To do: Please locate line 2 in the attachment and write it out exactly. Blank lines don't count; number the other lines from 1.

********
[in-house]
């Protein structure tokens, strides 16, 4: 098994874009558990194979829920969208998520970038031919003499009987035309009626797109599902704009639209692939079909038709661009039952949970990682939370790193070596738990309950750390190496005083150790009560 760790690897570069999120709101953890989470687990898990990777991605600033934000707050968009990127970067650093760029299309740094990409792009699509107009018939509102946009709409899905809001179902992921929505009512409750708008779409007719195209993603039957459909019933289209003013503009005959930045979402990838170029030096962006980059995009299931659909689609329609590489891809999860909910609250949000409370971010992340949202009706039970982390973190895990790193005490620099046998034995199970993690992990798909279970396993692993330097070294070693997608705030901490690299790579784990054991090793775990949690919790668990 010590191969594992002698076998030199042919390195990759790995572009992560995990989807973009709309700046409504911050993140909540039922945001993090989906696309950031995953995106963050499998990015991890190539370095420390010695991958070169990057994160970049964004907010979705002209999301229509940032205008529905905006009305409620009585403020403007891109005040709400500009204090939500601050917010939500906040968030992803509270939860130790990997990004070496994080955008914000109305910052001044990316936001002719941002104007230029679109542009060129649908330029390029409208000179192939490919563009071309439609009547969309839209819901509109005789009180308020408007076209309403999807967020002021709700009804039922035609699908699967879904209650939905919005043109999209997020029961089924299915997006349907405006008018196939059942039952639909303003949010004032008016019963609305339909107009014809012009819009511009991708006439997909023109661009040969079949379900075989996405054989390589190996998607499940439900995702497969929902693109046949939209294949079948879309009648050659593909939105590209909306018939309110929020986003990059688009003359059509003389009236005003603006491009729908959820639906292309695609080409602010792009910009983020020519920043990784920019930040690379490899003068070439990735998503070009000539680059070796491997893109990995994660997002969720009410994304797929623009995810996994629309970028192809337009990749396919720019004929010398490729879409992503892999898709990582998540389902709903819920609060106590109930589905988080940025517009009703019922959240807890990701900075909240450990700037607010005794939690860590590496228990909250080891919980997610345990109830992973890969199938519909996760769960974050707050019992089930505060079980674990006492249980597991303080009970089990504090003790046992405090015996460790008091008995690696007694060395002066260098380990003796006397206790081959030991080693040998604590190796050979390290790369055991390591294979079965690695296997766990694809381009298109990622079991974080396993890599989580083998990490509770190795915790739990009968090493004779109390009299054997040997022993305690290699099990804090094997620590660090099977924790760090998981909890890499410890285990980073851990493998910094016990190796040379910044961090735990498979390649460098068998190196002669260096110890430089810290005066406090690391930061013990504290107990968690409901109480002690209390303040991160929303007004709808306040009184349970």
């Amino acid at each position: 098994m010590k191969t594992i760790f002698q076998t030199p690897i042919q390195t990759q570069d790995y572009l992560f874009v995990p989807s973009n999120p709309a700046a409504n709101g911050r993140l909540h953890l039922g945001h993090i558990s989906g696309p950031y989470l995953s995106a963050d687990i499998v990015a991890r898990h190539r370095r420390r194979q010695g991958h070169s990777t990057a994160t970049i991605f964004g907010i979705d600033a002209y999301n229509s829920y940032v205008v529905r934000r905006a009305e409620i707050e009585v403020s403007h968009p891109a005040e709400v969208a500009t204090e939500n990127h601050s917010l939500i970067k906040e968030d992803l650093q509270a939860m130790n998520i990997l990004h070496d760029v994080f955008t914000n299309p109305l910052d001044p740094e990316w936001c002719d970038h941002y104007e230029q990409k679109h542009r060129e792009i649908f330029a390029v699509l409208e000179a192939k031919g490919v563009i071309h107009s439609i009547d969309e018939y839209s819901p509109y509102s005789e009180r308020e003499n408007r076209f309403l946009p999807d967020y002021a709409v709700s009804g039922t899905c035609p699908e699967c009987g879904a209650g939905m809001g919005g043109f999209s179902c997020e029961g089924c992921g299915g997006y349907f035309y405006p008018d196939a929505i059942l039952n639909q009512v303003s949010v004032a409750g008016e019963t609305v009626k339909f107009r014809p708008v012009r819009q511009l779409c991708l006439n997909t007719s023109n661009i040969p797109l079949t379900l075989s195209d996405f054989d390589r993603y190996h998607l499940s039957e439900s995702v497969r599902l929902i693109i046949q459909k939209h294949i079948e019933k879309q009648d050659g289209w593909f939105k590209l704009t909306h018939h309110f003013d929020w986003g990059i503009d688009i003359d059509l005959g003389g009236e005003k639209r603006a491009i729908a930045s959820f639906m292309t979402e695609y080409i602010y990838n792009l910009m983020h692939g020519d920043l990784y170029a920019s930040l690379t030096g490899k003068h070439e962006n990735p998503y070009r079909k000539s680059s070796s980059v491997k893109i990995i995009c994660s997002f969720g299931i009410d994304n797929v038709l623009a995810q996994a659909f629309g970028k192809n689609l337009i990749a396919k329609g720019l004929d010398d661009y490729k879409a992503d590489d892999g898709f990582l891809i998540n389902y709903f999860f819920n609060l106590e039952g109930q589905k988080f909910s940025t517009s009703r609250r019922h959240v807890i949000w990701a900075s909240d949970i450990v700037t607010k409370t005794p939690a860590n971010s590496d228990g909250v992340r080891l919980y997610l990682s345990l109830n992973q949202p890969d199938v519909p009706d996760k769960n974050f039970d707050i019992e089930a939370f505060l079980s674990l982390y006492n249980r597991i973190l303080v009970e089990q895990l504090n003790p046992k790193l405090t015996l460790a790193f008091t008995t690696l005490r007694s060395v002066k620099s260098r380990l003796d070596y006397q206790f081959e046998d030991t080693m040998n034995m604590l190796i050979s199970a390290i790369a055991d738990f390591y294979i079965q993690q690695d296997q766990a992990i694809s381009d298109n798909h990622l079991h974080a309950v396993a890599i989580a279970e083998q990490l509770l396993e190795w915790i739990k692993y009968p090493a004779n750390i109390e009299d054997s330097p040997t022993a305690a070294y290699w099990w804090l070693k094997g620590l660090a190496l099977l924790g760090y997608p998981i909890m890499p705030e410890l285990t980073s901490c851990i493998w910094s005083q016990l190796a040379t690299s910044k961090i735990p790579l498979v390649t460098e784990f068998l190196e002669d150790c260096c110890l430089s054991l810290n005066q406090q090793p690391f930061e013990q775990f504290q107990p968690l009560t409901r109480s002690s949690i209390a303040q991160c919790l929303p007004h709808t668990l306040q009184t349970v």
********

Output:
């Protein structure tokens, strides 16, 4: 098994874009558990194979829920969208998520970038031919003499009987035309009626797109599902704009639209692939079909038709661009039952949970990682939370790193070596738990309950750390190496005083150790009560 760790690897570069999120709101953890989470687990898990990777991605600033934000707050968009990127970067650093760029299309740094990409792009699509107009018939509102946009709409899905809001179902992921929505009512409750708008779409007719195209993603039957459909019933289209003013503009005959930045979402990838170029030096962006980059995009299931659909689609329609590489891809999860909910609250949000409370971010992340949202009706039970982390973190895990790193005490620099046998034995199970993690992990798909279970396993692993330097070294070693997608705030901490690299790579784990054991090793775990949690919790668990 010590191969594992002698076998030199042919390195990759790995572009992560995990989807973009709309700046409504911050993140909540039922945001993090989906696309950031995953995106963050499998990015991890190539370095420390010695991958070169990057994160970049964004907010979705002209999301229509940032205008529905905006009305409620009585403020403007891109005040709400500009204090939500601050917010939500906040968030992803509270939860130790990997990004070496994080955008914000109305910052001044990316936001002719941002104007230029679109542009060129649908330029390029409208000179192939490919563009071309439609009547969309839209819901509109005789009180308020408007076209309403999807967020002021709700009804039922035609699908699967879904209650939905919005043109999209997020029961089924299915997006349907405006008018196939059942039952639909303003949010004032008016019963609305339909107009014809012009819009511009991708006439997909023109661009040969079949379900075989996405054989390589190996998607499940439900995702497969929902693109046949939209294949079948879309009648050659593909939105590209909306018939309110929020986003990059688009003359059509003389009236005003603006491009729908959820639906292309695609080409602010792009910009983020020519920043990784920019930040690379490899003068070439990735998503070009000539680059070796491997893109990995994660997002969720009410994304797929623009995810996994629309970028192809337009990749396919720019004929010398490729879409992503892999898709990582998540389902709903819920609060106590109930589905988080940025517009009703019922959240807890990701900075909240450990700037607010005794939690860590590496228990909250080891919980997610345990109830992973890969199938519909996760769960974050707050019992089930505060079980674990006492249980597991303080009970089990504090003790046992405090015996460790008091008995690696007694060395002066260098380990003796006397206790081959030991080693040998604590190796050979390290790369055991390591294979079965690695296997766990694809381009298109990622079991974080396993890599989580083998990490509770190795915790739990009968090493004779109390009299054997040997022993305690290699099990804090094997620590660090099977924790760090998981909890890499410890285990980073851990493998910094016990190796040379910044961090735990498979390649460098068998190196002669260096110890430089810290005066406090690391930061013990504290107990968690409901109480002690209390303040991160929303007004709808306040009184349970």